12. Y. F. Chen, “Efficient subnanosecond diode-pumped passively Q-switched Nd:YVO4 self-stimulated Raman laser,” Opt. Lett. 29(11), 1251–1253 (2004).
    [Crossref] [PubMed]
  13. Y. F. Chen, “High-power diode-pumped actively Q-switched Nd:YVO4 self-Raman laser: influence of dopant concentration,” Opt. Lett. 29(16), 1915–1917 (2004).
    [Crossref] [PubMed]
  14. Y. F. Chen, “Compact efficient all-solid-state eye-safe laser with self-frequency Raman conversion in a Nd:YVO4 crystal,” Opt. Lett. 29(18), 2172–2174 (2004).
    [Crossref] [PubMed]
  15. Y. F. Chen, “Efficient 1521-nm Nd:GdVO4 Raman laser,” Opt. Lett. 29(22), 2632–2634 (2004).
    [Crossref] [PubMed]
  16. X. Li, H. M. Pask, A. J. Lee, Y. Huo, J. A. Piper, D. J. Spence, and D. J. Spence, “Miniature wavelength-selectable Raman laser: new insights for optimizing performance,” Opt. Express 19(25), 25623–25631 (2011).
    [Crossref] [PubMed]
  17. H. Yu, Z. Li, A. J. Lee, J. Li, H. Zhang, J. Wang, H. M. Pask, J. A. Piper, and M. Jiang, “A continuous wave SrMoO4 Raman laser,” Opt. Lett. 36(4), 579–581 (2011).
    [Crossref] [PubMed]
  18. A. J. Lee, H. M. Pask, D. J. Spence, and J. A. Piper, “Efficient 5.3 W cw laser at 559 nm by intracavity frequency summation of fundamental and first-Stokes wavelengths in a self-Raman Nd:GdVO4 laser,” Opt. Lett. 35(5), 682–684 (2010).
    [Crossref] [PubMed]
  19. X. Li, A. J. Lee, H. M. Pask, J. A. Piper, and Y. Huo, “Efficient, miniature, cw yellow source based on an intracavity frequency-doubled Nd:YVO4 self-Raman laser,” Opt. Lett. 36(8), 1428–1430 (2011).
    [Crossref] [PubMed]
  20. Y. T. Chang, H. L. Chang, K. W. Su, and Y. F. Chen, “High-efficiency Q-switched dual-wavelength emission at 1176 and 559 nm with intracavity Raman and sum-frequency generation,” Opt. Express 17(14), 11892–11897 (2009).
    [Crossref] [PubMed]
  21. M. T. Chang, T. L. Huang, H. C. Liang, K. W. Su, and Y. F. Chen, “Broad expansion of optical frequency combs by self-Raman scattering in coupled-cavity self-mode-locked monolithic lasers,” Opt. Express 25(7), 7627–7636 (2017).
    [Crossref] [PubMed]
  22. D. N. Nikogosyan, Nonlinear Optical Crystals: A Complete Survey, Springer, Berlin (2005)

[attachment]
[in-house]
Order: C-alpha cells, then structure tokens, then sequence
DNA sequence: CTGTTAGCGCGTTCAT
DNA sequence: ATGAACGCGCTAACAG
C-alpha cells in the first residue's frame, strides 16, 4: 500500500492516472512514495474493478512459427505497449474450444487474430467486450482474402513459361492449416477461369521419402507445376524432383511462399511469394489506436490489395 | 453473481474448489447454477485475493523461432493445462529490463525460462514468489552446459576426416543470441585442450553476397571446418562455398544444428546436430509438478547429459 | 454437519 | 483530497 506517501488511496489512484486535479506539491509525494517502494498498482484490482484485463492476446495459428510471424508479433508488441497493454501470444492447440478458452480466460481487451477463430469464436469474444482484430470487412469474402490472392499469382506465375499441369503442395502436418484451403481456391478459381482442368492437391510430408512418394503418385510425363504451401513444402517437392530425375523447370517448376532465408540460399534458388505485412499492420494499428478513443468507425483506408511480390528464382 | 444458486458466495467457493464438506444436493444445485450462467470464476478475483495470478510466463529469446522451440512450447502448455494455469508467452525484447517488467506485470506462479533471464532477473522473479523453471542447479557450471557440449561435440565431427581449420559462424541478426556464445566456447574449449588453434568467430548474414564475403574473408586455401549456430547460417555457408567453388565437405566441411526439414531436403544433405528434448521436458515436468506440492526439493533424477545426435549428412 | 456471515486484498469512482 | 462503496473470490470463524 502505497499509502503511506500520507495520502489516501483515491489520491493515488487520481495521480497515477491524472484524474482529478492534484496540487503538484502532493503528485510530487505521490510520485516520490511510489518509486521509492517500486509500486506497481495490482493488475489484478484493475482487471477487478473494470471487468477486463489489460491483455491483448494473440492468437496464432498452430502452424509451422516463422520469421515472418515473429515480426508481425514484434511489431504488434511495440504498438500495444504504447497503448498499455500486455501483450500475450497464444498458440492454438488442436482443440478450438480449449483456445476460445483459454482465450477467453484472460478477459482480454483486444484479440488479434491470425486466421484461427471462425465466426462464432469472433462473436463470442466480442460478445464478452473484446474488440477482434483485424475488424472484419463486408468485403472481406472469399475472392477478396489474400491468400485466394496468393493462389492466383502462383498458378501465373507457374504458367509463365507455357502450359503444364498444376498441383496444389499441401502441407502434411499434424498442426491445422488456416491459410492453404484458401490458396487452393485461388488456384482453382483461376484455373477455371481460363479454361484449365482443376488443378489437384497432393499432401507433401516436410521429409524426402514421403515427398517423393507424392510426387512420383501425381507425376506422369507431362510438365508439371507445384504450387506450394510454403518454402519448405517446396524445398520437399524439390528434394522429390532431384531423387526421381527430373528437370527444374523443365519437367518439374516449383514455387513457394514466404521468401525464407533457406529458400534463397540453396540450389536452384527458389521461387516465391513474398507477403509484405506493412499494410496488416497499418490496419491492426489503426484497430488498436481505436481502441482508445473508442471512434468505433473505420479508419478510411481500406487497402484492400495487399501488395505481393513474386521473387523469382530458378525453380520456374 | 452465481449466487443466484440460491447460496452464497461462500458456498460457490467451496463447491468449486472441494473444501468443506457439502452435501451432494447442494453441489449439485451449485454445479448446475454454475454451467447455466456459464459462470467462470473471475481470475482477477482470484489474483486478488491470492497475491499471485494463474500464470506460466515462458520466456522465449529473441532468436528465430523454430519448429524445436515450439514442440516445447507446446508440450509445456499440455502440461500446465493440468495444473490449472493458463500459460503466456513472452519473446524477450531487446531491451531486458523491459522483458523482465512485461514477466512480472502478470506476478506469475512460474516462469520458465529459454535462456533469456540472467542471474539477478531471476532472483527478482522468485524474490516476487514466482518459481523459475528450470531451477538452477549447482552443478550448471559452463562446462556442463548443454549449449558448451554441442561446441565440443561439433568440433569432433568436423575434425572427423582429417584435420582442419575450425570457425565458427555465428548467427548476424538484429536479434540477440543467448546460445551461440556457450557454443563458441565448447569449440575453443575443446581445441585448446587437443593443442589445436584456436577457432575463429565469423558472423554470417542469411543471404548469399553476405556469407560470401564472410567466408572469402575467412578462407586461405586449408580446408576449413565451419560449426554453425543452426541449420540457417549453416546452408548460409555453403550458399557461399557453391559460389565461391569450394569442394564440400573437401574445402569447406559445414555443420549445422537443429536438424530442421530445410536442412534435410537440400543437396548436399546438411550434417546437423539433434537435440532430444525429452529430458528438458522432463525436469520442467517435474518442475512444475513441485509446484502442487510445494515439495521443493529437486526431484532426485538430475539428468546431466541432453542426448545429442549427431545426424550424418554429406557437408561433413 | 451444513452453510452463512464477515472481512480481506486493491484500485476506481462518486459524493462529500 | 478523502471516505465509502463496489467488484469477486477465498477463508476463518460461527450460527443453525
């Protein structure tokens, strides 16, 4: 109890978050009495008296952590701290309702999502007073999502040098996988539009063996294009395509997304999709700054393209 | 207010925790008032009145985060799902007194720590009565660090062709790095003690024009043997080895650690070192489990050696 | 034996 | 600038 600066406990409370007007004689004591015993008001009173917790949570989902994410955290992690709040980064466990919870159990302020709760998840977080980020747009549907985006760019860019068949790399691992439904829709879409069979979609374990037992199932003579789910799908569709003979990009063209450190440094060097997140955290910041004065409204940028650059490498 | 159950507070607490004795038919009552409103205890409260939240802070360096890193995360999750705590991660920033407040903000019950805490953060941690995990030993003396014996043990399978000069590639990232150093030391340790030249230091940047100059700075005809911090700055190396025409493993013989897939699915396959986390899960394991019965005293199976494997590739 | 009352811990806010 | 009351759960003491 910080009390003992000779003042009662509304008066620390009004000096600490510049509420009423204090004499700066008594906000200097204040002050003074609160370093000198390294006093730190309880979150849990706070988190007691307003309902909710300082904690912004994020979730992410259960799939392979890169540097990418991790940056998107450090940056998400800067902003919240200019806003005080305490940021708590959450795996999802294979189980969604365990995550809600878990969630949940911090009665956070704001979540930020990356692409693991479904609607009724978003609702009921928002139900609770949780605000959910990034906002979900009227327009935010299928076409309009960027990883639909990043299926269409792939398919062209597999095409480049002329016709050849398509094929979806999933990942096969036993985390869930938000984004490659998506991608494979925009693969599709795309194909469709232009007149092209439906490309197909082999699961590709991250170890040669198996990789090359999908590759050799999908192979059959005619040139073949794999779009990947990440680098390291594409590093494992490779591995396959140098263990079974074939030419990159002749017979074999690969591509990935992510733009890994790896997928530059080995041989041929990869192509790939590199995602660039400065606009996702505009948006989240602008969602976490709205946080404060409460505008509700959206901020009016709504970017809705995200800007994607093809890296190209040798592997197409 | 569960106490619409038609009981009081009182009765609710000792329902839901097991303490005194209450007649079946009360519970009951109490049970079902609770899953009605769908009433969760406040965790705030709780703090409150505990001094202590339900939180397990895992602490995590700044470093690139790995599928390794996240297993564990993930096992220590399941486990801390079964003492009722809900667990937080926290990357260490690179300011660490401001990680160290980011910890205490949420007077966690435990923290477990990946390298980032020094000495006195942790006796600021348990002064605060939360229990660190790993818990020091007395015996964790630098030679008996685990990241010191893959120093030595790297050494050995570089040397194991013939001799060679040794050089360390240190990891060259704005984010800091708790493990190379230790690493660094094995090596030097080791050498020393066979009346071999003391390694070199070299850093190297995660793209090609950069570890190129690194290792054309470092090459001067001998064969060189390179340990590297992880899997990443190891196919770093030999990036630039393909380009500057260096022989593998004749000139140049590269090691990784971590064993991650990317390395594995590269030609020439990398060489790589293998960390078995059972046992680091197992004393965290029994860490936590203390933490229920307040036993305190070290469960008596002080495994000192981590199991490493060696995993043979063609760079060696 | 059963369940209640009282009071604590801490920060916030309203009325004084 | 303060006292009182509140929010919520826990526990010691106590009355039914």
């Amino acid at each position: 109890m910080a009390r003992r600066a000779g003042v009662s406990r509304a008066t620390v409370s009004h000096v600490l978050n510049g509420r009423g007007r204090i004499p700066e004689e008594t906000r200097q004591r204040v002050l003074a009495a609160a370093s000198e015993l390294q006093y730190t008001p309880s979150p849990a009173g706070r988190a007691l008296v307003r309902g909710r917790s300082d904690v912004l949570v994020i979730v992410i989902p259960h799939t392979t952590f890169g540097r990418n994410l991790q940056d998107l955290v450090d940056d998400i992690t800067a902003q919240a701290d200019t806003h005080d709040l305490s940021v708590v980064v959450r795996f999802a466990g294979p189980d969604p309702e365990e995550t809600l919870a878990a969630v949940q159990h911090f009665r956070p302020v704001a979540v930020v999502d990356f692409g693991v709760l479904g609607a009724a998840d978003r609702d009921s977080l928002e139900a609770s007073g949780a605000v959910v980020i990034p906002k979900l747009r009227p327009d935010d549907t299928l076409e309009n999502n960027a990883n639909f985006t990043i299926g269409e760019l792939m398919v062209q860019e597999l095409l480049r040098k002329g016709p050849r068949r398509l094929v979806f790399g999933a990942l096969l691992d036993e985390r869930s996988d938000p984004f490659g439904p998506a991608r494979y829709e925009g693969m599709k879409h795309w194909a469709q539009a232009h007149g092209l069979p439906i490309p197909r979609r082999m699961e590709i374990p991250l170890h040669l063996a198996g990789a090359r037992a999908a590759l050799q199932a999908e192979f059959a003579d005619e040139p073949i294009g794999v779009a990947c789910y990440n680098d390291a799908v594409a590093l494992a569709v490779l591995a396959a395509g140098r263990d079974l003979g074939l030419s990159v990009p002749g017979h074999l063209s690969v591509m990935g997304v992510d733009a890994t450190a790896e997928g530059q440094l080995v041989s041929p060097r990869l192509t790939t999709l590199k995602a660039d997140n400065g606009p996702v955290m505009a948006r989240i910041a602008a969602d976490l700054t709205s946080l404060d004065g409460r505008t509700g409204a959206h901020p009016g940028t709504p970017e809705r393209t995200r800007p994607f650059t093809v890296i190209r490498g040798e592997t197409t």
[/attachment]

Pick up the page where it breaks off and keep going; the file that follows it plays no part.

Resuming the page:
2017 (1)

2012 (2)

2011 (4)

2010 (5)

J. H. Lock and K. C. Fong, “Retinal laser photocoagulation,” Med. J. Malaysia 65(1), 88–94 (2010).
[PubMed]

Y. F. Lü, W. B. Cheng, Z. Xiong, J. Lu, L. J. Xu, G. C. Sun, and Z. M. Zhao, “Efficient CW laser at 559 nm by intracavity sum‐frequency mixing in a self‐Raman Nd:YVO4 laser under direct 880 nm diode laser pumping,” Laser Phys. Lett. 7(11), 787–789 (2010).
[Crossref]

A. J. Lee, D. J. Spence, J. A. Piper, and H. M. Pask, “A wavelength-versatile, continuous-wave, self-Raman solid-state laser operating in the visible,” Opt. Express 18(19), 20013–20018 (2010).
[Crossref] [PubMed]

A. Kananovich, A. Demidovich, M. Danailov, A. Grabtchikov, and V. Orlovich, “All‐solid‐state quasi‐CW yellow laser with intracavity self‐Raman conversion and sum frequency generation,” Laser Phys. Lett. 7(8), 573–578 (2010).
[Crossref]

A. J. Lee, H. M. Pask, D. J. Spence, and J. A. Piper, “Efficient 5.3 W cw laser at 559 nm by intracavity frequency summation of fundamental and first-Stokes wavelengths in a self-Raman Nd:GdVO4 laser,” Opt. Lett. 35(5), 682–684 (2010).
[Crossref] [PubMed]

2009 (2)

2007 (1)

2004 (4)

2003 (1)

T. Desmettre, C. A. Maurage, and S. Mordon, “Transpupillary thermotherapy (TTT) with short duration laser exposures induce heat shock protein (HSP) hyperexpression on choroidoretinal layers,” Lasers Surg. Med. 33(2), 102–107 (2003).
[Crossref] [PubMed]

1985 (1)

G. A. Moo-Young, “Lasers in ophthalmology,” West. J. Med. 143(6), 745–750 (1985).
[PubMed]

Chang, H. L.

Chang, M. T.

Chang, Y. T.

Chen, W.

Chen, Y. F.

Cheng, W. B.

Y. F. Lü, W. B. Cheng, Z. Xiong, J. Lu, L. J. Xu, G. C. Sun, and Z. M. Zhao, “Efficient CW laser at 559 nm by intracavity sum‐frequency mixing in a self‐Raman Nd:YVO4 laser under direct 880 nm diode laser pumping,” Laser Phys. Lett. 7(11), 787–789 (2010).
[Crossref]

Danailov, M.